Dems' new hope: Americans may have given up on Biden but they'll love his legislation

Dems' new hope: Americans may have given up on Biden but they'll love his legislation

There are five stages of grief when people are confronted with the prospect of certain death, psychologists say.

The first stage is denial.

This afternoon Biden finally put pen to paper and signed the bipartisan roads-and-bridges infrastructure bill, which means his party has now officially entered the denial stage.

With President Joe Biden’s approval sliding in recent months, Democrats are rallying around the sustained popularity of his signature economic plans to save them in the midterm elections, increasing the pressure on slim majorities in Congress to deliver after a stinging electoral defeat in blue Virginia…

A new Washington Post-ABC News poll illustrates the dichotomy: Just 41 percent of Americans approve of Biden’s job performance, while 63 percent support his bipartisan infrastructure bill and 58 percent support his nearly $2 trillion social spending and climate package…

Democratic strategists say that’s evidence that voters want Congress to pass the economic programs. They argue that Biden and the party’s sagging approval will recover once they deliver.

Biden’s approval rating didn’t tank because he was taking too long to deliver on infrastructure. It tanked because he ran as an experienced, highly competent problem-solver who’d return the country to normalcy. He has … not delivered on that, starting with the withdrawal fiasco in Afghanistan. Americans are consumed with inflation and the supply chain; those are the problems Biden could fix that might plausibly raise his approval. But neither neither will be solved near-term by any of the infrastructure programs he’s proposing.

And so, an earnest question for election junkies and assorted historians: Has there been a case since the start of public polling in which an unpopular, untrusted president’s party did well in midterm elections due to the popularity of his agenda? If ever there was a figure whose personal popularity was divorced from the popularity of his agenda, it was Trump, not Biden. He had a roaring economy until COVID hit and likely would have won reelection without the pandemic despite the fact that most Americans disliked him.

Yet even Trump got walloped in the 2018 midterms despite the strength of the economy at the time.

“Signature legislative accomplishments are never any more popular than the president who signs it,” said former McConnell advisor Josh Holmes to NBC, doubtless remembering how Obama and ObamaCare fared in 2010. I think the bipartisan infrastructure bill will remain durably more popular than ObamaCare since there’s no public debate over the value of improving roads and bridges. But it’s borderline meaningless to Biden’s popularity unless it boosts the public’s sense of how competent he is at the job, especially since lefties remain focused not on roads and bridges but on the social programs in Build Back Better. Yesterday’s brutal WaPo poll found Biden’s approval sliding from 86 percent within his own party to 80 percent with the share who “strongly” approve falling from 54 percent to just 44 percent. That will turn around if inflation does, of course. But if it doesn’t and the BBB bill gets flushed by Joe Manchin, Biden may shed further support among progressives that he’ll have difficulty getting back.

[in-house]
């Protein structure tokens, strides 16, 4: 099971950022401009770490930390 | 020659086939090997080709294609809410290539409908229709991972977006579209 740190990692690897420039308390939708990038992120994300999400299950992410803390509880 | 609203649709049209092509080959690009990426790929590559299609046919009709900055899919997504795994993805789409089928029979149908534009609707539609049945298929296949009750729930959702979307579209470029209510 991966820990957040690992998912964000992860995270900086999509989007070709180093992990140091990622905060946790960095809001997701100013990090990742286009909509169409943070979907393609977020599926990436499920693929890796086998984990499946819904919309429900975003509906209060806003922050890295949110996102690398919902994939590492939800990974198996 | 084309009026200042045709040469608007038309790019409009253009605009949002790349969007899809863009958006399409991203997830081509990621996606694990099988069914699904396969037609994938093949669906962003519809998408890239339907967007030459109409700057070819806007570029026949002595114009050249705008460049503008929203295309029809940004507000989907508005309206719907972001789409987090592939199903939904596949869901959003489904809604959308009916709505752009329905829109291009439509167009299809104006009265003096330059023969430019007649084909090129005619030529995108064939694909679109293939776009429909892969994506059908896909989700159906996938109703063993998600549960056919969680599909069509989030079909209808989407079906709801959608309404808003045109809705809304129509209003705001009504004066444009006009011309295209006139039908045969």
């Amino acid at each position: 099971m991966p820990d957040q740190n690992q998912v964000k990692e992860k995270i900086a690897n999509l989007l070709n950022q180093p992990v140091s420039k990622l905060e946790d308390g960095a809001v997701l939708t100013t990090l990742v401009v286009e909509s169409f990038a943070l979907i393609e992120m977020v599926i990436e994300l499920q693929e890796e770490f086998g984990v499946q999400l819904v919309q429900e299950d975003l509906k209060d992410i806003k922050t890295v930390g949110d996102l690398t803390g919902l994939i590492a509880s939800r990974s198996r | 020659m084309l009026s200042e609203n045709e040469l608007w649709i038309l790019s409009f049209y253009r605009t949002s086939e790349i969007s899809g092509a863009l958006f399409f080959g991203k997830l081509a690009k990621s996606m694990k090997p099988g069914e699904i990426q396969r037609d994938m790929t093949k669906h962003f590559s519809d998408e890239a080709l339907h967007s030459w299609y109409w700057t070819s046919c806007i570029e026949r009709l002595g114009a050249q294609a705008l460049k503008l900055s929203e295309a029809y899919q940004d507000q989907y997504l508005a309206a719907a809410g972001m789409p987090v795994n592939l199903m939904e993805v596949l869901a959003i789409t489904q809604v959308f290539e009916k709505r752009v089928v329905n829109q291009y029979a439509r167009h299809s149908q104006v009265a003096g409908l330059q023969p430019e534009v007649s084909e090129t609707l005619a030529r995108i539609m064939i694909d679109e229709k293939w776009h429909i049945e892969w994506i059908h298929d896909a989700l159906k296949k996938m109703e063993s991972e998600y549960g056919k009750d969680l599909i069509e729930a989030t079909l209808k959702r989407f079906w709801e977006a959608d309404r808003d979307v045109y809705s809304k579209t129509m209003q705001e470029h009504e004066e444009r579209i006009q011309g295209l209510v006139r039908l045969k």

Here’s another taste of Democrats in the first stage of grief:

Privately, many administration officials and allies contend that the state of affairs cannot get worse, thinking that Biden and the Democrats have hit their floor in negative approval ratings, according to people familiar with their thinking, who spoke on the condition of anonymity to share private conversations. By next year’s elections, top Democrats say, the national environment will look dramatically different. They project confidence that the coronavirus pandemic will fade, allowing Americans to fully return to their normal lives, and that supply chain bottlenecks and inflation will also ease, allowing the economy to improve.

It can get worse. Inflation could deepen. We could get hit with another nasty winter wave of COVID or, God forbid, a new variant. China could make a move on Taiwan and Biden could flinch, extending perceptions of America’s weakness. Trump had a granite floor in the polling of around 43 percent because he led a movement; his supporters would never abandon him no matter how bad things got or embarrassed they felt. Biden has the opposite of a movement behind him, a messy coalition of lukewarm lefties, centrists, and anti-Trump voters all of whom can and might grow disaffected with him for different reasons. Things can absolutely get worse.

As I say, he signed the roads-and-bridges bill this afternoon, which at least is a positive step for him. The Sphinx of centrism, Kyrsten Sinema, got to speak for a few minutes since she led the Democratic side in negotiating with the GOP:

Vice President Shemp also got some camera time, although even this simple photo op couldn’t come off without an indignity:

Finally, there was Biden. I’ll leave you with this excerpt and footage of the signing ceremony, at which he and Harris were all smiles despite the sniping their two camps are engaged in behind the scenes. The second stage of grief, by the way, is anger. Expect some of that from Dems next week when the next round of polls shows that signing the bipartisan bill hasn’t boosted his approval rating.

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